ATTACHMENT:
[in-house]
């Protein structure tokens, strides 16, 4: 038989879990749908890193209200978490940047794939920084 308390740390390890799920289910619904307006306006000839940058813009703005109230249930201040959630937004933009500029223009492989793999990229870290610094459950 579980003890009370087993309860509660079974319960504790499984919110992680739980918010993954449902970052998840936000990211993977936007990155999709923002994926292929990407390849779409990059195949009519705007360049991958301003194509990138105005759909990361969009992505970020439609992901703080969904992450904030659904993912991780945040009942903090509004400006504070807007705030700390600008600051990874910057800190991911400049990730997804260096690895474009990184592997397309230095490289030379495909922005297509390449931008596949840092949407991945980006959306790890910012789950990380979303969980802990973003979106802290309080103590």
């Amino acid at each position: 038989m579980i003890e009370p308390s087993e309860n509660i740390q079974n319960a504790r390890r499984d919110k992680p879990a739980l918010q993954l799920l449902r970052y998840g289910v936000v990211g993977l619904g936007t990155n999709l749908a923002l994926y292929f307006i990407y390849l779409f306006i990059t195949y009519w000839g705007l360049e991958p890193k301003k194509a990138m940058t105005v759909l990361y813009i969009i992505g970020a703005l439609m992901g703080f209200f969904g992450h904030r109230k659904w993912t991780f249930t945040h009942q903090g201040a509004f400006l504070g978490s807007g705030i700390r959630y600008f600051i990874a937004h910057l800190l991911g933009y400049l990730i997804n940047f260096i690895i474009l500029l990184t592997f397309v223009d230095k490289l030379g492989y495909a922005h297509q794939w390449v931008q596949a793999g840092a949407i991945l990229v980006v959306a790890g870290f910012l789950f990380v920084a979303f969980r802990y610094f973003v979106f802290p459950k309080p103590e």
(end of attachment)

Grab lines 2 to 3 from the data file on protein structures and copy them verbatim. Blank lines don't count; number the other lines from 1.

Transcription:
């Protein structure tokens, strides 16, 4: 038989879990749908890193209200978490940047794939920084 308390740390390890799920289910619904307006306006000839940058813009703005109230249930201040959630937004933009500029223009492989793999990229870290610094459950 579980003890009370087993309860509660079974319960504790499984919110992680739980918010993954449902970052998840936000990211993977936007990155999709923002994926292929990407390849779409990059195949009519705007360049991958301003194509990138105005759909990361969009992505970020439609992901703080969904992450904030659904993912991780945040009942903090509004400006504070807007705030700390600008600051990874910057800190991911400049990730997804260096690895474009990184592997397309230095490289030379495909922005297509390449931008596949840092949407991945980006959306790890910012789950990380979303969980802990973003979106802290309080103590």
């Amino acid at each position: 038989m579980i003890e009370p308390s087993e309860n509660i740390q079974n319960a504790r390890r499984d919110k992680p879990a739980l918010q993954l799920l449902r970052y998840g289910v936000v990211g993977l619904g936007t990155n999709l749908a923002l994926y292929f307006i990407y390849l779409f306006i990059t195949y009519w000839g705007l360049e991958p890193k301003k194509a990138m940058t105005v759909l990361y813009i969009i992505g970020a703005l439609m992901g703080f209200f969904g992450h904030r109230k659904w993912t991780f249930t945040h009942q903090g201040a509004f400006l504070g978490s807007g705030i700390r959630y600008f600051i990874a937004h910057l800190l991911g933009y400049l990730i997804n940047f260096i690895i474009l500029l990184t592997f397309v223009d230095k490289l030379g492989y495909a922005h297509q794939w390449v931008q596949a793999g840092a949407i991945l990229v980006v959306a790890g870290f910012l789950f990380v920084a979303f969980r802990y610094f973003v979106f802290p459950k309080p103590e």